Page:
Measures

According to the Questionnaire on Human Resources for Health of the National Health Commission [40], the subject part of the questionnaire consists of five parts, in the first part, we designed relevant questions including the demographic characteristics (age, sex, marital status, level of education) and job characteristics (working years, major, salary, title, average working hours per week) of village doctors. Questions related to burnout, personality, alexithymia, and work engagement were in the second to fifth parts of the questionnaire.

Personality

The international Big Five Inventory (BFI) was used to evaluate village doctors’ personality traits. The reliability and validity of the big five scale were tested in different populations. Among them, the Cronbach’s alpha coefficient of the five dimensions measured in the Chinese population were 0.770 for extraversion, 0.694 for agreeableness, 0.737 for conscientiousness, 0.766 for neuroticism, and 0.738 for openness [41]. The whole set of big five inventory contains 44 questions, 5 dimensions, neuroticism (8 items), extroversion (8 items), openness (10 items), agreeableness (9 items), conscientiousness (9 items). Using a 5-point Likert scale ranging from 1 (totally disagree) to 5 (totally agree) to calculate and evaluate all these items, and some of which were scored in reverse. The higher the individual dimension scores, the stronger the personality traits of village doctors.

Alexithymia

Using the 20-Item Toronto Alexithymia Scale (TAS-20) to measure the alexithymia status of village doctors. With a Cronbach’s alpha value of 0.87 [42], the scale was verified to have a good reliability and validity in the Chinese population and consists of 3 subscale scales for identifying difficulties, describing emotional difficulties and extroverted thinking difficulties. A 5-point Likert scale, from 1(total disagreement) to 5(fully agree), was used to assess items, of which 5 items were negative. The total scores of 20 items ranged from 20 to 100, the higher the score, the more serious the level of alexithymia. Basing on experience, the researchers determined cutoff scores, and greater than 60 points were highly alexithymia and less than 52 points were lack of alexithymia [43].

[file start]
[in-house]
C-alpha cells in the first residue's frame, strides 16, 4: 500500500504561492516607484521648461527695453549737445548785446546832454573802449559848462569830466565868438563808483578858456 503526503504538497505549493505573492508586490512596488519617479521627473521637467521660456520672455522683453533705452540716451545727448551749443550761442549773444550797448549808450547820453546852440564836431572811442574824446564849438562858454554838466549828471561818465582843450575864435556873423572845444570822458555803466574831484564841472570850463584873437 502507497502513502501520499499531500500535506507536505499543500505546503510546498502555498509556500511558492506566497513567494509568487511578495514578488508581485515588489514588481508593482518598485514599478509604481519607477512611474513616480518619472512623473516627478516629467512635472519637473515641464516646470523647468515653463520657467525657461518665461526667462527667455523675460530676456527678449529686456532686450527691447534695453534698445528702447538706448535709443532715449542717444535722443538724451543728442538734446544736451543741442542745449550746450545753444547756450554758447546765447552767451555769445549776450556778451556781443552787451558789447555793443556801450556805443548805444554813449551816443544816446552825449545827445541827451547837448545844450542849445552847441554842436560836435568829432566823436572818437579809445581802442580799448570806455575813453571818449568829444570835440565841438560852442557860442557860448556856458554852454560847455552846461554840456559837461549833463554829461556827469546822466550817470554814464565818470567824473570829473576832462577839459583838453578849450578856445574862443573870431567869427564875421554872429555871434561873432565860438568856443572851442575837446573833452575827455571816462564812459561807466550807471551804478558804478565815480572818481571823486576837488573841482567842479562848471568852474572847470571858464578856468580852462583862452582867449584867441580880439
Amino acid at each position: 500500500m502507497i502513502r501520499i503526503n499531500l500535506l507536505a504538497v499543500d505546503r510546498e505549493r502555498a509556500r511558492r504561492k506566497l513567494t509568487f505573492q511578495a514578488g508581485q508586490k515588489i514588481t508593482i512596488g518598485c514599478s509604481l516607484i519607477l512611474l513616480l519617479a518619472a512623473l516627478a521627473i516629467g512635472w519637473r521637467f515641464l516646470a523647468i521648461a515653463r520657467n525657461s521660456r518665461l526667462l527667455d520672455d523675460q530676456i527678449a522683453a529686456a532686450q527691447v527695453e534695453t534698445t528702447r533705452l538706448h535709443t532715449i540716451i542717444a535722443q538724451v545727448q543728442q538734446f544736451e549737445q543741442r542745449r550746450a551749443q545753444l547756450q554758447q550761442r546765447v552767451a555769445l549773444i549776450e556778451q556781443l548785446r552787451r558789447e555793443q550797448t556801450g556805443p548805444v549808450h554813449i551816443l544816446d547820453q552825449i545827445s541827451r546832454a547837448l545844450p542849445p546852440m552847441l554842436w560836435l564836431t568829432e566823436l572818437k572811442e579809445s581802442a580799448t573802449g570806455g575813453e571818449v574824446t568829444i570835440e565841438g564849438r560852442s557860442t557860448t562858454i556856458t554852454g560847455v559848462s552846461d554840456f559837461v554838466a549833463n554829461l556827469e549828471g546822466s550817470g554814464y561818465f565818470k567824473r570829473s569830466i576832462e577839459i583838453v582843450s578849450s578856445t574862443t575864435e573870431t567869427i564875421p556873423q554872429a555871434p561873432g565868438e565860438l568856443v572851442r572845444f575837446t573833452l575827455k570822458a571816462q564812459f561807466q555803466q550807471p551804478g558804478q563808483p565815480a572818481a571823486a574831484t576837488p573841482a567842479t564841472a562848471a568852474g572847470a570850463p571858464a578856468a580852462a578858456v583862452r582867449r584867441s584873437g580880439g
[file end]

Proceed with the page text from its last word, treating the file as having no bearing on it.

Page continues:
Work engagement

The current status of work engagement of Chinese village doctors was measured by Utrecht Work Engagement Scale (UWES) with 17 items. The Cronbach’s alpha value of Chinese version of the scale was 0.782 [7]. The whole scale was divided into three dimensions, including 6 items for work absorption and 6 items for work vigour, and 5 items for work dedication. Each item was measured and scored though a 7-point Likert scale ranging from 0 (never) to 6 (always). The higher the score is, the higher the enthusiasm of village doctors for rural medical work [44].

Burnout